London calling

By now you already know that we had a crazy busy weekend so far. That it was exhausting and mystical at the same time. It didn’t get less crazy when Sunday came around, although I was finally able to sleep in until 6.45!

Since the day before was so incredibly crazy and exhausting, we decided to take it easy on Sunday. We had a few things on our agenda: The aquarium (admit it, you were waiting for it…), Bakerstreet (yes, Sherlock is a must-see!) and genuinely enjoying ourselves. So we left whenever we were ready on Sunday, close to 8 am(!!) and walked towards Kensington gardens. We got uber lucky on Sunday with the weather, the sun was shining so hard, we both needed sunglasses, unfortunately, since I haven’t needed my sunglasses in over a year, I can’t remember where I put them but I did know, that they were definitely not with me in London!

We strolled around in Kensington gardens and finally found Peter Pan! It made my day, seeing the little boy-statue, I guess among many other books, this is one of my most favorite books, just a quick side-not. Kensington gardens is also where A got attacked by a vicious tree-branch. In A’s defense he should not have to look around for tree branches hanging around, he should just be able to walk without fearing to be attacked. The tree has been standing there for years and years and years and now I guess it had enough and grew a long tree branch that was hanging a bit low, so it basically hit A in the face. His reaction: a karate-pose that looked like he was ready to kill, at least in his head it did. To me it looked like a grown-up man who watched way too many karate-kid movies in his childhood.

Once I was able to stop laughing, we got onto our tour-bus and took it all the way to the aquarium. The most magical place of all. I always find aquariums very interesting. Parents are constantly explaining to their children, which types of fish are in a specific tank, always have an answer for all the questions a child possibly could ask, whether or not the answers are accurate is a completely different story. But it was also in this aquarium, that A and I learned that sting-rays were now modernly called X-rays. A little boy kept pointing out all the X-rays to the both of us and we kept looking around for shone-through skeletons but all we ever saw were string-rays. His parents by then were already so exhausted, they did not bother to correct his mistake. We awed and ohed at every tank and this is by far way better than the Brussels aquarium, more entertaining definitely, I’m just saying.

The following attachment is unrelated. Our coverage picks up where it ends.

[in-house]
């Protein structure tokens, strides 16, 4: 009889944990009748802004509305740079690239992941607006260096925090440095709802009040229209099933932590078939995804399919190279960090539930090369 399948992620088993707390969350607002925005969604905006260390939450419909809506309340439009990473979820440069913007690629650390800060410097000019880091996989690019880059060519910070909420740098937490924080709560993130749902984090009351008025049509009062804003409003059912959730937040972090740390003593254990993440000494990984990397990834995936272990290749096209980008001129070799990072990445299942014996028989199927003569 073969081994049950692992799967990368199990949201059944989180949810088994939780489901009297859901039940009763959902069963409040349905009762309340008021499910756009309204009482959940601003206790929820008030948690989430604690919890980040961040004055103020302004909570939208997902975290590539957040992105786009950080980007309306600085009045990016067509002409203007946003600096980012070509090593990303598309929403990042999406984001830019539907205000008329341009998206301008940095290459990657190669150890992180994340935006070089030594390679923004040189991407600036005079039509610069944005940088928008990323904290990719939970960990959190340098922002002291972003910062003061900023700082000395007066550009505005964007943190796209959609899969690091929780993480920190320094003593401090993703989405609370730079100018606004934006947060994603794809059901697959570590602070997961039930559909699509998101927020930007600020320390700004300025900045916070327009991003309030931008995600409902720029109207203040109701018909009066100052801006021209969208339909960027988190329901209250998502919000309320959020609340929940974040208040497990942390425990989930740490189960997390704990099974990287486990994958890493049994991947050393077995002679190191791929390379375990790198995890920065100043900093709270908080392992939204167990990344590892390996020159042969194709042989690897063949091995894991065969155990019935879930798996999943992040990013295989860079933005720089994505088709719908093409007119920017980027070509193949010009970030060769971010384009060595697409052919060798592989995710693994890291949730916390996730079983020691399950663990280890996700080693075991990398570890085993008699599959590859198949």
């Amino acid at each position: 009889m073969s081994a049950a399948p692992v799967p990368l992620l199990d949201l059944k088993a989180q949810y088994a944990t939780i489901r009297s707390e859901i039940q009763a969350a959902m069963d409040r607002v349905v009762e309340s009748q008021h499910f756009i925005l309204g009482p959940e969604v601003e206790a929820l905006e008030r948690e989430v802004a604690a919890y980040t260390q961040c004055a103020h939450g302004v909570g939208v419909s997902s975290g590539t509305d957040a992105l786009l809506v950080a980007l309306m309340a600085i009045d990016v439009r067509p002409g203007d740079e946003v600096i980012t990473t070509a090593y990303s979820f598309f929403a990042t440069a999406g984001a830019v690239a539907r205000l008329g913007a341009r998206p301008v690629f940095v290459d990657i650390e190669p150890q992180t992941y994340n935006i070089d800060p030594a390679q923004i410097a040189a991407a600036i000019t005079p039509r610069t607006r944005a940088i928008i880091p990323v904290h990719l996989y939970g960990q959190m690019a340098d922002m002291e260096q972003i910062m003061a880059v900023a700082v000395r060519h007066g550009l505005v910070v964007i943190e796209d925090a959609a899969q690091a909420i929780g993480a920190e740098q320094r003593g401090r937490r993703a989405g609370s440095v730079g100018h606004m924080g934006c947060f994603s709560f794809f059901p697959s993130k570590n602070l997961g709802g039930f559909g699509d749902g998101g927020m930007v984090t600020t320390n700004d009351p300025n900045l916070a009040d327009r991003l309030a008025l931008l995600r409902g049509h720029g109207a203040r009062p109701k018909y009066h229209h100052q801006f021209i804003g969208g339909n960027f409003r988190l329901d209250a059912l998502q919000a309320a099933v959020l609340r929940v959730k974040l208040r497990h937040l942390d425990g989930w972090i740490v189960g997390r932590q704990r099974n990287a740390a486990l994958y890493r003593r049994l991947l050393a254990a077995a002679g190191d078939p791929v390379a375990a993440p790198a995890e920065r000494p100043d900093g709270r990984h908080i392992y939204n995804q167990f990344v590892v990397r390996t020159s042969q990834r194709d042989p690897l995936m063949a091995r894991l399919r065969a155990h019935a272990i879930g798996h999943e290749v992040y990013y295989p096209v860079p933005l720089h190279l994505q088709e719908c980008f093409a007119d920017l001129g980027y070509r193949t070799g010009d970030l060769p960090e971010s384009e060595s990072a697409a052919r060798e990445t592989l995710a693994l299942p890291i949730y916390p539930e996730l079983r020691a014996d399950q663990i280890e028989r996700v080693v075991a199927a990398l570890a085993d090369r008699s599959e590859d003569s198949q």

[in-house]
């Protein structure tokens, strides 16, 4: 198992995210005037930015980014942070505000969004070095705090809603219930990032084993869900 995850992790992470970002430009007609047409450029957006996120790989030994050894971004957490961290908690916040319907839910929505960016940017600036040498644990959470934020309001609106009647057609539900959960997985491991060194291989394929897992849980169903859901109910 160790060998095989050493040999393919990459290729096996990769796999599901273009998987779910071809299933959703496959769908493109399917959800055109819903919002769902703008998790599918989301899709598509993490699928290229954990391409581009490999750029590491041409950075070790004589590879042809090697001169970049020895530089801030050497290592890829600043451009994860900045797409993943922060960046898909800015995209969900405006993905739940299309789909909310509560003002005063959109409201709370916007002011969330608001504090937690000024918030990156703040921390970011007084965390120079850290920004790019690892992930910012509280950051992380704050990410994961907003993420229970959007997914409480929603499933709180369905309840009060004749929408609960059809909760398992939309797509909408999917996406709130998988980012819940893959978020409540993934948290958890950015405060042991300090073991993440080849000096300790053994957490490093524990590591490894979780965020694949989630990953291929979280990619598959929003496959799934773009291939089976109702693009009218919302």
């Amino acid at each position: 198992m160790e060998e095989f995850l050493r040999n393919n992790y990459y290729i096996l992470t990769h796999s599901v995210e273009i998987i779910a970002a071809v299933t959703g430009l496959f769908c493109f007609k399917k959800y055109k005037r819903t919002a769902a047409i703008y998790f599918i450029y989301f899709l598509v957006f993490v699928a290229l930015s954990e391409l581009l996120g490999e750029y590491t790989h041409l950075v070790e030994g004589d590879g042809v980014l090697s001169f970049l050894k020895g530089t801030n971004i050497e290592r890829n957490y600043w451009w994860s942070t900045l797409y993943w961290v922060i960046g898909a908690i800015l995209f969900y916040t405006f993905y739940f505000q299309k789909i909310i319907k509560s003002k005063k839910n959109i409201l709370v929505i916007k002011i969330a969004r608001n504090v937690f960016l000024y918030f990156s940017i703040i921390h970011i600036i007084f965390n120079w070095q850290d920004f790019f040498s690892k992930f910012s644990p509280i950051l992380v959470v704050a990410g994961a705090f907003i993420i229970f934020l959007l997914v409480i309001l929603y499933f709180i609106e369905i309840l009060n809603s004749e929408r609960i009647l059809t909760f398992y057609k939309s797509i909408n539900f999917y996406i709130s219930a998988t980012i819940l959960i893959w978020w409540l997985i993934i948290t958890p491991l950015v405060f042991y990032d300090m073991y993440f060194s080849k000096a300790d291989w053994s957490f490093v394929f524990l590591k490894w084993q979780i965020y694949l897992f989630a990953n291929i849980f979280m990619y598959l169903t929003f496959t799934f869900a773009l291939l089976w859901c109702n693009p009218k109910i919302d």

After we were done with looking at X-rays we decided to take the bus across the city and check out Sherlock Holmes’ home. We have watched all of Jeremy Brett’s and Benedict Cumberbatch’s modern performances on Sherlock Holmes and therefore there was no way we would be in London without seeing where it all originated. I do recommend though, that if and when you go, you should watch Jeremy Brett’s version of Sherlock Holmes, I think it makes the experience even more enjoyable.